New Delhi: The Center wants to prevent Chinese investors from buying shares in the Indian insurance giant Life Insurance Corp (LIC) which must be made public, four senior government officials and a banker told Reuters news agency. tensions between the two countries. State-owned LIC is considered a strategic asset, controlling over 60% of the Indian life insurance market with assets in excess of $ 500 billion.
As the government considers allowing foreign investors to participate in what will likely be the country’s largest IPO with a potential value of $ 12.2 billion, it is wary of Chinese ownership, the officials said. sources.
Political tensions between the countries exploded last year after their soldiers clashed at the Himalayan border and since then India has sought to limit Chinese investment in sensitive companies and sectors, a series of ‘Chinese mobile applications and subjected imports of Chinese products to further scrutiny.
“With China after the border clashes, this cannot continue as usual. The confidence deficit has widened considerably,” one of the government officials said, adding that Chinese investments in companies like LIC could present risks.
The sources declined to be identified as discussions on how Chinese investments could be blocked are ongoing and no final decision has been made.
India’s finance ministry and LIC did not respond to requests for comment emailed to Reuters.
China’s Foreign Ministry and Commerce Ministry did not immediately respond to requests for comment. Aiming to resolve budgetary constraints, the administration of Prime Minister Narendra Modi hopes to increase Rs 90,000 crore by selling 5% to 10% of LIC this financial year which ends in March.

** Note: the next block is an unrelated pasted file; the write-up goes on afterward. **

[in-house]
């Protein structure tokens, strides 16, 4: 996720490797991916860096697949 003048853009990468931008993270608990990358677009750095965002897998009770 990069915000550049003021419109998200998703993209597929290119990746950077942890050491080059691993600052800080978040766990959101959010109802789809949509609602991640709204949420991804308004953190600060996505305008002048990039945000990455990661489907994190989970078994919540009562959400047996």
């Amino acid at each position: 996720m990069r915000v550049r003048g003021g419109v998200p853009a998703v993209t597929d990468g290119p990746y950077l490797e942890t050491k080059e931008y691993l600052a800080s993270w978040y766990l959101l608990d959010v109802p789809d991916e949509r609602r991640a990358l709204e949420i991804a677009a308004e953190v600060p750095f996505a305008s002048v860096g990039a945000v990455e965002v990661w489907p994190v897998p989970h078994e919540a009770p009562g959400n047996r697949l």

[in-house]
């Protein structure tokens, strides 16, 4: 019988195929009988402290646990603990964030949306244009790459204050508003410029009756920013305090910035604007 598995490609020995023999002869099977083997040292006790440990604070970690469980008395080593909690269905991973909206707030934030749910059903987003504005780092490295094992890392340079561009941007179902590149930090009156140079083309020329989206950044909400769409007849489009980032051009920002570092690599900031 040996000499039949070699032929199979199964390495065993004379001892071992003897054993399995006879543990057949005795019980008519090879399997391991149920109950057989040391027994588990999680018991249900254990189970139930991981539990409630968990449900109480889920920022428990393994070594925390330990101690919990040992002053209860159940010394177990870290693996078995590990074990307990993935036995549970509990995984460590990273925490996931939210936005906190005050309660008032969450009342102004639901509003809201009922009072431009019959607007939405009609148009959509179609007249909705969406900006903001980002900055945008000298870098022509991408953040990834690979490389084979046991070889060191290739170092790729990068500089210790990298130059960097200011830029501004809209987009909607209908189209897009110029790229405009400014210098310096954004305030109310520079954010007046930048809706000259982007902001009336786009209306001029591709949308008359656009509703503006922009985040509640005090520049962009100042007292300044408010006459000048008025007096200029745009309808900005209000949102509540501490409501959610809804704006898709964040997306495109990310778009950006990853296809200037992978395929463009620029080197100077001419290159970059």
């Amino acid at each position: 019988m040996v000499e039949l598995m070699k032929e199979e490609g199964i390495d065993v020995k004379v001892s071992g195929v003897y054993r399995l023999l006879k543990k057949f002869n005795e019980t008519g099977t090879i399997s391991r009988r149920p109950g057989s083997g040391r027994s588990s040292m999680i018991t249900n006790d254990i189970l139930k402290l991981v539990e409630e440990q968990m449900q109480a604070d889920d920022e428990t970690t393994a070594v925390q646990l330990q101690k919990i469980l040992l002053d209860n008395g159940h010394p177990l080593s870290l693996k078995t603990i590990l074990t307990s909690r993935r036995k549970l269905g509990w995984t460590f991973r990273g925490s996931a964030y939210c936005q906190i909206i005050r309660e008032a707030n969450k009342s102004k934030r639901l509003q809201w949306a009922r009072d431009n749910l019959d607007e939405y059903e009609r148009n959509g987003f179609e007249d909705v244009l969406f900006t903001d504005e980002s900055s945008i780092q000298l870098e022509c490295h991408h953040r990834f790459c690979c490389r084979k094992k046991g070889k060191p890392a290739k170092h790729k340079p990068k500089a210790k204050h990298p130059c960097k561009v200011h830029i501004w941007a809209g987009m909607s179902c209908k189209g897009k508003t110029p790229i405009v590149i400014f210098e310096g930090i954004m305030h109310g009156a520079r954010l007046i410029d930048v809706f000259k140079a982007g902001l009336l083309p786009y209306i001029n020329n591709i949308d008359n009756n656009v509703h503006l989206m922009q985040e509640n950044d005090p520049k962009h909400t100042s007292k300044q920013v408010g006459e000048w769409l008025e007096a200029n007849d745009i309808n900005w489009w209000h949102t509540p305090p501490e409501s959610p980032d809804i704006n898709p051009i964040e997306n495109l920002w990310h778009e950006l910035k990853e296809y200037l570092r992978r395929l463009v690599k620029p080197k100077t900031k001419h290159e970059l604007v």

The government has yet to decide whether it will sell a tranche of shares seeking to raise the full amount or whether it will choose to seek the funds in two tranches, sources said. Under current law, no foreign investor can invest in LIC, but the government is considering allowing foreign institutional investors to buy up to 20% of the LIC offering.
Options to prevent Chinese investment in LICs include amending the current foreign direct investment law with an LIC clause or creating a new LIC-specific law, two of the government officials said.
They added that the government was aware of the difficulty of controlling Chinese investments that might come indirectly and would try to craft a policy that would protect India’s security but not deter foreign investors.
A third option under consideration is to prevent Chinese investors from becoming key investors in the IPO, a government official and the banker said, although this would not prevent Chinese investors from buying shares. in the secondary market.
Ten investment banks including Goldman Sachs, Citigroup and SBI Capital Market were chosen to manage the offer.
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